Mission Antarctica Field Reports - Week 15

Field Report

Week 15, November 7-14, 2011

The Laurence M. Gould arrived to Palmer Station late Monday night bringing a few new station members (including two ‘birders’ here to study the penguins) and fresh food. The ship left early Wednesday morning to carry out a few science related trips and is set to return to Palmer and pick us up two weeks from today. The Gould’s presence- although fleeting- was a gentle reminder to the team that our time here is rapidly ending. With that in mind, we were busy in the field and the lab this week collecting samples and further preparing for our departure. 

Our Light Adaptation Experiment continues and the first layer of screening was removed on the night of November 4th. Since the removal and in turn an increased exposure to light for our diatom cultures, DT03 has joined DT11 in rapid growth. DT10 continues to maintain a constant cell number and photosynthetic response (determined by fluorometry measurements taken at 4- hr intervals). The purpose of this indoor experiment is to collect controlled data in a lab setting to better understand how diatoms adapt to changing light conditions in their natural setting.

Click images to enlarge
The Zodiac is lowered into the harbor Charismatic gentoo penguin Blue ice Deneb to the rescue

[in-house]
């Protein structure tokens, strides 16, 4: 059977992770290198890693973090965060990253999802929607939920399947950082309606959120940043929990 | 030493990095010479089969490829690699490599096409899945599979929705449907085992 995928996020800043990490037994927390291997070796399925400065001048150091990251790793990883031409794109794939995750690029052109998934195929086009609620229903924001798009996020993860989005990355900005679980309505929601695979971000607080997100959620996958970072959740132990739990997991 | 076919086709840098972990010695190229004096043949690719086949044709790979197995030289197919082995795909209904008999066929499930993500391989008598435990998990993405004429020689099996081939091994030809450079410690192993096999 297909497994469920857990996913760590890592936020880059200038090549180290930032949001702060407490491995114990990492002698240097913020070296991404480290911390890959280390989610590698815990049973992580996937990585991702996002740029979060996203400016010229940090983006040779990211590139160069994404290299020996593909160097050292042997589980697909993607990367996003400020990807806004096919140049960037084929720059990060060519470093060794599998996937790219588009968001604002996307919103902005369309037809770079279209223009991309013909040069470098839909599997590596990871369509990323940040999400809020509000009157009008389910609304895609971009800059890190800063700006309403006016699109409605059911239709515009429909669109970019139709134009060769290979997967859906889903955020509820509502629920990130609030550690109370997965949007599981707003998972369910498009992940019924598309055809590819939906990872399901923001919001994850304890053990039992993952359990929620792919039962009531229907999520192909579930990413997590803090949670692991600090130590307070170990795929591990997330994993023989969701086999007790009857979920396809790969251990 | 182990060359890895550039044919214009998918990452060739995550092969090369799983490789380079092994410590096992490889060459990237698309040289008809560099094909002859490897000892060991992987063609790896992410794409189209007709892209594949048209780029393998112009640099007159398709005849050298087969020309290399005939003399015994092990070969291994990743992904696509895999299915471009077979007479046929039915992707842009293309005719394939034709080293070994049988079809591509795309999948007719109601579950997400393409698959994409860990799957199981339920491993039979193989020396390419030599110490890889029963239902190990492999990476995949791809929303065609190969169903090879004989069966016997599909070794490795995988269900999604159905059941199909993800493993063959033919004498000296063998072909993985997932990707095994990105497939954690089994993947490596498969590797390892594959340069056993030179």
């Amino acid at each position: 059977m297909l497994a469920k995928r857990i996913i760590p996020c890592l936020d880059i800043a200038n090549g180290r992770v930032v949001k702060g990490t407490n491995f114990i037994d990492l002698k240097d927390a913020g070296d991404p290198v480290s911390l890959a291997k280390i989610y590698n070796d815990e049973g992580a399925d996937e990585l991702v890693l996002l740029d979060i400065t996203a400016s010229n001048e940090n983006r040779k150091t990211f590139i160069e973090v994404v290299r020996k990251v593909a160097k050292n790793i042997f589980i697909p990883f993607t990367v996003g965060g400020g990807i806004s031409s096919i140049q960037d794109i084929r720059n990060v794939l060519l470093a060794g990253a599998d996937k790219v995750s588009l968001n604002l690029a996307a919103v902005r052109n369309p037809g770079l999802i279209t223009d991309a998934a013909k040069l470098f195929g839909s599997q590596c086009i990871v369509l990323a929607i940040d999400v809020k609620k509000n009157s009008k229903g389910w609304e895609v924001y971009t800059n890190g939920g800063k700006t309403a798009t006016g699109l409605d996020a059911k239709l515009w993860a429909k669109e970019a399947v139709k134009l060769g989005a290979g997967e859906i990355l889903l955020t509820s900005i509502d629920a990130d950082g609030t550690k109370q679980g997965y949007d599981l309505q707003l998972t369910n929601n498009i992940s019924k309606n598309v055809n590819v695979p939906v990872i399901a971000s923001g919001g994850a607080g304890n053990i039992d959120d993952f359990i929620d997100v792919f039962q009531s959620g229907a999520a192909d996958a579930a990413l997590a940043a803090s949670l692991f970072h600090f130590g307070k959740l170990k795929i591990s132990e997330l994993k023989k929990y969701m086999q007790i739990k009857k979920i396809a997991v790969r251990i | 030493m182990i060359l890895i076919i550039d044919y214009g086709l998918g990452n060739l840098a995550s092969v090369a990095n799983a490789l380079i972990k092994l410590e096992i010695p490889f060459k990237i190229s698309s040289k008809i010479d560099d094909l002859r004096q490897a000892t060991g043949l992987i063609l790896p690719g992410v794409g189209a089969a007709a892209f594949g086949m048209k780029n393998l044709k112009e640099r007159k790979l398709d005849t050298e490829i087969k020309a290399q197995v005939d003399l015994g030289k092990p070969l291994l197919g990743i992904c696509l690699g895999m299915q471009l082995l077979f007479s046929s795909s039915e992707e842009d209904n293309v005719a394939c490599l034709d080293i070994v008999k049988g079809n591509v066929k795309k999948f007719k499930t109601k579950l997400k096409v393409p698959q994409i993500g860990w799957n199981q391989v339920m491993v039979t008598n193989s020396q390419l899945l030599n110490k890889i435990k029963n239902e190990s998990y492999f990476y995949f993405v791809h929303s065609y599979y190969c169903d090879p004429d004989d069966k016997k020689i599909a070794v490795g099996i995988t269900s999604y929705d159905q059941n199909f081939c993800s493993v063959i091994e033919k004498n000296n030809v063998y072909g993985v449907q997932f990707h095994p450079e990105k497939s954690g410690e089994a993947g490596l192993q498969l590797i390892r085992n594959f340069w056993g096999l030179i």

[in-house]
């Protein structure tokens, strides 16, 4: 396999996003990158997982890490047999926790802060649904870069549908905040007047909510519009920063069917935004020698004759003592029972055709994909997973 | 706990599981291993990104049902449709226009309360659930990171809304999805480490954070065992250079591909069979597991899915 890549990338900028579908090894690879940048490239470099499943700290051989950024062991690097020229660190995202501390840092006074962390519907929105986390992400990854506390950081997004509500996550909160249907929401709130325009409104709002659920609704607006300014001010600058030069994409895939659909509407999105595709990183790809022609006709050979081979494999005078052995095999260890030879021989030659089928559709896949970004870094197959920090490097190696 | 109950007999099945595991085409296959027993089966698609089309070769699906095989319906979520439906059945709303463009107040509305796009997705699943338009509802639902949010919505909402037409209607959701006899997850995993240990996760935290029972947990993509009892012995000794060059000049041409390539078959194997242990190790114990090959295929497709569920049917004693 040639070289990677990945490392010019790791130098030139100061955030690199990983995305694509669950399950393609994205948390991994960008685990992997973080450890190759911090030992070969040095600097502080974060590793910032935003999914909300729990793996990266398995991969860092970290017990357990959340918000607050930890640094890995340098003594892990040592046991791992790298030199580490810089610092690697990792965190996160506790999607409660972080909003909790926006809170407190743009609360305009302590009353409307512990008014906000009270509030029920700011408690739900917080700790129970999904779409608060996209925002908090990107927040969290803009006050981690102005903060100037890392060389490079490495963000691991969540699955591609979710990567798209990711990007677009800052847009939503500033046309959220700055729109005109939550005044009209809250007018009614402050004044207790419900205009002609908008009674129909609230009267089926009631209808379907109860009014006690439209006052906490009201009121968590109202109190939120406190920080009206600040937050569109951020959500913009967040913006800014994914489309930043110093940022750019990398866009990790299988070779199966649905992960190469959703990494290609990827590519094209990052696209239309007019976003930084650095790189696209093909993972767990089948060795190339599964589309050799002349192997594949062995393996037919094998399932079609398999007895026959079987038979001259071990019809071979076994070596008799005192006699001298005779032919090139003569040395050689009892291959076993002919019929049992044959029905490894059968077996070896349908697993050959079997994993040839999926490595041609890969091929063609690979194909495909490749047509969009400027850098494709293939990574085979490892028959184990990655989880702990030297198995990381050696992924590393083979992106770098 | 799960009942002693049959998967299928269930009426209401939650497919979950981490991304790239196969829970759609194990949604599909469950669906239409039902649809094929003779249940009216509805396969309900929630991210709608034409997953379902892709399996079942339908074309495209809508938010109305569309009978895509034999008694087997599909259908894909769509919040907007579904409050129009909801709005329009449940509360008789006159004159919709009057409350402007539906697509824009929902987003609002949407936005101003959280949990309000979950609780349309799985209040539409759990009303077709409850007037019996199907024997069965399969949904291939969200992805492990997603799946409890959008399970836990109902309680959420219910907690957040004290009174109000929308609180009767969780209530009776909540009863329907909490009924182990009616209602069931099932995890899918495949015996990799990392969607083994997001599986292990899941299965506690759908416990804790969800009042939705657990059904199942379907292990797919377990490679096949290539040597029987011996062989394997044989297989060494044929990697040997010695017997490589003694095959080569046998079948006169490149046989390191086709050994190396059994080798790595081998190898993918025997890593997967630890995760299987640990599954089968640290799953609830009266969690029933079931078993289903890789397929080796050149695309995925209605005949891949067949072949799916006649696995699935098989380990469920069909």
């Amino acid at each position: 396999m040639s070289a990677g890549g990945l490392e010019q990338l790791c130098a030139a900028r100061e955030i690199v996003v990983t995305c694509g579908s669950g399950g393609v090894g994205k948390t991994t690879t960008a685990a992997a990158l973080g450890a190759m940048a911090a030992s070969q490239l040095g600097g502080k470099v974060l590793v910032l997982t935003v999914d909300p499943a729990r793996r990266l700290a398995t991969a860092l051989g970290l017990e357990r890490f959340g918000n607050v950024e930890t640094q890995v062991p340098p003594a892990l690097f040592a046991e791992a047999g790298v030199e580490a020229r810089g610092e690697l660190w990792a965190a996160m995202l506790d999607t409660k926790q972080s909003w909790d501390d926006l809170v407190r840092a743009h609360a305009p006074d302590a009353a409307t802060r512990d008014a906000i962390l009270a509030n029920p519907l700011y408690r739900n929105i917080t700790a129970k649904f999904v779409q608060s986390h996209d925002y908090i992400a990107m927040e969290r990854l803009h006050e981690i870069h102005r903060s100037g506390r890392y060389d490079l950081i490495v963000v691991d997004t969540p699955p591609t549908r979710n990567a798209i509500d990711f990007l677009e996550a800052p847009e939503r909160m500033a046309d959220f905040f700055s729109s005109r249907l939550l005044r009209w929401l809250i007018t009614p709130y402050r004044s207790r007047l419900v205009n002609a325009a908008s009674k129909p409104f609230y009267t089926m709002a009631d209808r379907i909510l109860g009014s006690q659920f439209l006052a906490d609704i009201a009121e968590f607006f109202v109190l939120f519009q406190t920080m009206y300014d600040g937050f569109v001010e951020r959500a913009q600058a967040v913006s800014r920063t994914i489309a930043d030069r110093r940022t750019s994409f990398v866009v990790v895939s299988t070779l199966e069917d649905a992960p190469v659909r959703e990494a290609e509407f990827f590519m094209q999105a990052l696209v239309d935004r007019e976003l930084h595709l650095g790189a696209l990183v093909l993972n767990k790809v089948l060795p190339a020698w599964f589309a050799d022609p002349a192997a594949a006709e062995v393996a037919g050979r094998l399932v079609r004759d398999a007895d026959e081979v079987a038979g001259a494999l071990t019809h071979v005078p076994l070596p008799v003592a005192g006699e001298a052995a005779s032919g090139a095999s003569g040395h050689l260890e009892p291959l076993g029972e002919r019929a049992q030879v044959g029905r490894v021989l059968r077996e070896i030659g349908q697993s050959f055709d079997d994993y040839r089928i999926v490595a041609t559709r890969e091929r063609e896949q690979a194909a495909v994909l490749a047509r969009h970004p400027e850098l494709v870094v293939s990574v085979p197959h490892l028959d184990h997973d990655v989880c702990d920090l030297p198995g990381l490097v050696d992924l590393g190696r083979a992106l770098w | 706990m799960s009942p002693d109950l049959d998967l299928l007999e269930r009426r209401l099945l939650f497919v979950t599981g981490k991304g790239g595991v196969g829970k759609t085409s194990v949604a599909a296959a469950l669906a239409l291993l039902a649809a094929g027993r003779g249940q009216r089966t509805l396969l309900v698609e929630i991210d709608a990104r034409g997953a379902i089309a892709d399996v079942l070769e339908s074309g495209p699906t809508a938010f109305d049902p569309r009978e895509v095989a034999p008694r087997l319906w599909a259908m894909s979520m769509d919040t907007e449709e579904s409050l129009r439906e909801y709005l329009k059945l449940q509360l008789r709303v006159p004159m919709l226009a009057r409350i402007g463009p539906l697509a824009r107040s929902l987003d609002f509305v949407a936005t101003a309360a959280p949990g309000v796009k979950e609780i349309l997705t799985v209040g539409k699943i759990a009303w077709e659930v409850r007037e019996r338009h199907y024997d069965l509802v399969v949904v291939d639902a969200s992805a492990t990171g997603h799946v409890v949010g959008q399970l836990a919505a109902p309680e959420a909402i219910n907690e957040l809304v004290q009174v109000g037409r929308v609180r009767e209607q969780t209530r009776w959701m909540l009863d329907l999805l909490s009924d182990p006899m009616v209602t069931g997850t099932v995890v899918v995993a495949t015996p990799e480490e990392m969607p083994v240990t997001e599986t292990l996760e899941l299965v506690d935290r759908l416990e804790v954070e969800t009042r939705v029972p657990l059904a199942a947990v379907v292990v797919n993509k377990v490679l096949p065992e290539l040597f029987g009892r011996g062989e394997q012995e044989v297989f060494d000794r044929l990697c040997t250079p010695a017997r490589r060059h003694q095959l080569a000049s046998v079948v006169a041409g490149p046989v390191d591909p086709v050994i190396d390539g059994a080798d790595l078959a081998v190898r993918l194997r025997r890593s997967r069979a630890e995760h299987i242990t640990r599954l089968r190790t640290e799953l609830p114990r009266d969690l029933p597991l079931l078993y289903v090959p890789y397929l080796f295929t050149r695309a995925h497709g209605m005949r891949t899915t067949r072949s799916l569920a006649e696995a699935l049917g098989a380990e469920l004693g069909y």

Zodiac is lowered into harbor (Iva)
Charismatic gentoo penguin (Deneb)
Blue ice (Deneb)
Deneb to the rescue (Bethany)

DataHere on the Antarctic Peninsula, light changes dramatically both in length and intensity from winter to spring. Since our arrival in August the team has both observed and measured these changes first hand.  Shifts in light intensity, day length, and UV projection through the water column are illustrated on the graphs compiled by Deneb.

The remainder of lab time this week was spent carrying out regular weekly and daily measurements, further organization of data, and continued care of Deneb’s isolate cultures. Deneb isolated and cultured individual cells early on in the season that have since rapidly grown to many thousands of cells per ml. These cultures are transferred to larger flasks with more medium to maintain log phase and ensure continued growth. Prior to leaving Palmer, these cultures will be harvested for RNA.

As far as field sampling this week- although we were able to sample both Tuesday and Friday, neither trip ran quite as smoothly as the team has come to expect. Deneb, Iva, and Austin headed out to Station E on Tuesday where they were greeted by larger than normal swells. Iva quickly fell victim to sea sickness and was incapacitated for the remainder of the trip leaving Austin and Deneb to finish sampling.

Friday sampling with Austin, Deneb, and myself was even less glamorous. Austin and I were only able to lower the CTD and PUV before the intense swells knocked us both off our feet and rendered us useless for depth collection and plankton tows. Deneb valiantly finished sampling and drove us home through extremely windy conditions (gusts of 30 knots). The wind relentlessly blew salt water across the zodiac and soaked all three of us to the bone. Deneb unfairly received the brunt of the water as she steered us home through wind, ice, failing radios, and a fuel turnover. Needless to say, Austin, Iva, and I have all garnered new respect for both the power of the sea and our tough leader- Deneb Karentz.

-Bethany Goodrich

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